Swiss consumers ready to spend

Swiss shoppers are in a good mood Keystone

Confidence among Swiss consumers in January was the highest for six years, according to the State Secretariat for Economic Affairs (Seco).

This content was published on February 8, 2007 - 15:55

It said the traditional dip in spending did not materialise and the Swiss continued to be optimistic about their financial situation.

Seco announced on Thursday that the quarterly consumer sentiment index rose to +17 points for the first three months of 2007, up from +13 points in the final quarter of 2006.

The index had previously reached a high of +25 points at the beginning of 2001, said Bruno Parnisari, head of economic affairs at Seco.

He said 2001 was a boom year whose levels the current figures had not quite reached, adding that all economic indicators had contributed to the continued improvement in consumer confidence.

"The consumer sentiment index was significantly better than during the previous year," Parnisari said.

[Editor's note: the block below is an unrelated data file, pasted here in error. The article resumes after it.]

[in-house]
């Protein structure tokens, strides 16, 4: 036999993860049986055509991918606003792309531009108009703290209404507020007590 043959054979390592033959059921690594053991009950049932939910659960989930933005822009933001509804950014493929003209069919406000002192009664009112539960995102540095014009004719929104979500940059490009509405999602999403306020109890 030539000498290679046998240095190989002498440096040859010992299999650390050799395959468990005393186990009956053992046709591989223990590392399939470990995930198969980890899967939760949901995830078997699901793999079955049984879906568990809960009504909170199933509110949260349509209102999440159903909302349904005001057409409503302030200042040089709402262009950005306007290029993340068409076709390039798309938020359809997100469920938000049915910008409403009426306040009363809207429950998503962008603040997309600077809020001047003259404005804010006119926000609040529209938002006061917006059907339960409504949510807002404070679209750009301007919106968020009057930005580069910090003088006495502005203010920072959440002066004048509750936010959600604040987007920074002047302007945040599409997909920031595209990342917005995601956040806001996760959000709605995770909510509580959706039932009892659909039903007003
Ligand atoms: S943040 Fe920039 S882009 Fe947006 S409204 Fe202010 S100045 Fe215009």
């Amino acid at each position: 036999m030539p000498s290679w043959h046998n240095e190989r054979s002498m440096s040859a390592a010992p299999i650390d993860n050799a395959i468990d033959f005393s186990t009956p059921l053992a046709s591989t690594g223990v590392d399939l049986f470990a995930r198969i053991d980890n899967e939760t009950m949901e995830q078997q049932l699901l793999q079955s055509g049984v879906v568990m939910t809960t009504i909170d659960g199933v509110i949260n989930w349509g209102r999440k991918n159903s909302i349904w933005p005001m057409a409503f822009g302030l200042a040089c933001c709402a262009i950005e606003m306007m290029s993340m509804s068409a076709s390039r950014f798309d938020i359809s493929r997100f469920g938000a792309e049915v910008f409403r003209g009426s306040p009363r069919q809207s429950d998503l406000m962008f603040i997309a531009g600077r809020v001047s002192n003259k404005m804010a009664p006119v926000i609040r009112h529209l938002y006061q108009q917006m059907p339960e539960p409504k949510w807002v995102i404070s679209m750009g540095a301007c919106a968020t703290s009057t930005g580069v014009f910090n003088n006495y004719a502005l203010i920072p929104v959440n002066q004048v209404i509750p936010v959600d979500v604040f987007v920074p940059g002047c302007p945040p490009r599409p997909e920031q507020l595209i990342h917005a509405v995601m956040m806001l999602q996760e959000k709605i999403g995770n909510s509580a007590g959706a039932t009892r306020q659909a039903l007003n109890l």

The index also rose regarding the future development of the household budget, which consumers also viewed rosily.

The assessment of the general state of the economy, which had considerably supported the positive development of the barometer over recent months, remained at a high level and had slightly risen.

Another factor that had contributed to the good public mood was employment. "We know that consumer confidence is closely tied to the development of the job market," added Parnisari.


Consumers also consistently replied more positively to Seco questions that were not incorporated in the index.

Respondents reckoned prices had risen less over the past 12 months than previously. Even more positive was the outlook regarding prices.

Parnisari said it was difficult to explain this confidence, but believed energy prices could play a roll.

Another outlook that had improved equally noticeably concerned the economic development for the coming year.

swissinfo with agencies

In brief

The consumer sentiment index is compiled quarterly by the State Secretariat for Economic Affairs (Seco).

Since 1972, Seco has surveyed 1,100 households on various issues, including price developments and job security.

They are also asked to give their opinion on the general state of the economy over the previous 12 months, their own financial situation during the same period and how they think it will develop over the coming year.

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